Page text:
- Shoot in landscape mode - it films a larger area.
- Learn to edit videos - shorter is more impactful and people are more likely to watch.
- Be as quiet as possible so that the audio of the scene is caught.
- Use an app (such as CopWatch) that uploads video as soon as you take it so if something happens to your phone, the video is preserved.
Miller's website, Photography Is Not a Crime, actually has a section for videos of police doing the right thing. He points out that while nobody likes being filmed at work, cops doing their jobs as they should don't need to worry.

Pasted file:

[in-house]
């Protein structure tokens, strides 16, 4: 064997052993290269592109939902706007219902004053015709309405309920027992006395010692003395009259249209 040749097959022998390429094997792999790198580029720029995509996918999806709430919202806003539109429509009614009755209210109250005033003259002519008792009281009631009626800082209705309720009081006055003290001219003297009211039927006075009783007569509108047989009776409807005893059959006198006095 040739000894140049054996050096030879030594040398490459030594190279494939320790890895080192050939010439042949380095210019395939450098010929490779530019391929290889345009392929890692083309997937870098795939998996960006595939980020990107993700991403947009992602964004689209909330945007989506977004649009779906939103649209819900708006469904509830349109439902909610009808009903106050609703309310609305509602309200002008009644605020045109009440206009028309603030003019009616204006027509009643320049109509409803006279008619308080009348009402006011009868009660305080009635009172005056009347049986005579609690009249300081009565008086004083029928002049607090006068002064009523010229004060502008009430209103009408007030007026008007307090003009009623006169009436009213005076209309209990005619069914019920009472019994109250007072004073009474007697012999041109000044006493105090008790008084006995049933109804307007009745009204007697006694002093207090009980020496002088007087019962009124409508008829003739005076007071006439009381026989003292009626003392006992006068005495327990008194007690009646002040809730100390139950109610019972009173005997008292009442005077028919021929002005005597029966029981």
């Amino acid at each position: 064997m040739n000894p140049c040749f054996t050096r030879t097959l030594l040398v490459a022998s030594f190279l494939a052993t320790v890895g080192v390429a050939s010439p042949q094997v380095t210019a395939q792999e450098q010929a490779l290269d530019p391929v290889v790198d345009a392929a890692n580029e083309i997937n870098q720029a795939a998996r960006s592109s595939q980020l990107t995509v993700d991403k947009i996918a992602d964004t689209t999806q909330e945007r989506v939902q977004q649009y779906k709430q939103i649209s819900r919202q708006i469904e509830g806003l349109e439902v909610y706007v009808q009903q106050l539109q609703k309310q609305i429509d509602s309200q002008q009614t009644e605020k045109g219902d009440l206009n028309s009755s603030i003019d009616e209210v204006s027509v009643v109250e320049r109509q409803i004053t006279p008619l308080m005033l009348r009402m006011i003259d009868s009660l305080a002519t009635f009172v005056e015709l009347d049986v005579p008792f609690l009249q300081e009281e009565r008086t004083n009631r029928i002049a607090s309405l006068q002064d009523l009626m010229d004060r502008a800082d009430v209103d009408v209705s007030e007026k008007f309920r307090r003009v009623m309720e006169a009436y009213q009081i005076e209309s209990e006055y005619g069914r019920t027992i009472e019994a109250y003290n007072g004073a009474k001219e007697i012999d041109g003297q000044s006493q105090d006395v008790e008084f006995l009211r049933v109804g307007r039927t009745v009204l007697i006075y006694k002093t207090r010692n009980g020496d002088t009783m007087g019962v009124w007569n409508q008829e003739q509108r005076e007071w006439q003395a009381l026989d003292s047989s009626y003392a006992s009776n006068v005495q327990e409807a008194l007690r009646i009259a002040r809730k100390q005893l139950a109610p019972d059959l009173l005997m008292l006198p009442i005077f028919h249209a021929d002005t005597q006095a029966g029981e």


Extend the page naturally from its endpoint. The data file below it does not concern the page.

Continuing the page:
Miller states that you do have the first-amendment right to film police interactions as long as you're not getting in their way. That doesn't mean they won't try to stop you, he points out. But a 14-year-old white kid in McKinney had the guts to do it.
Mother Emanuel Hope Fund
c/o City of Charleston
Post Office Box 304
Charleston, SC 29402
“Peace demands the most heroic labor and the most difficult sacrifice. It demands greater heroism than war. It demands greater fidelity to the truth and a much more perfect purity of conscience.” ~Thomas Merton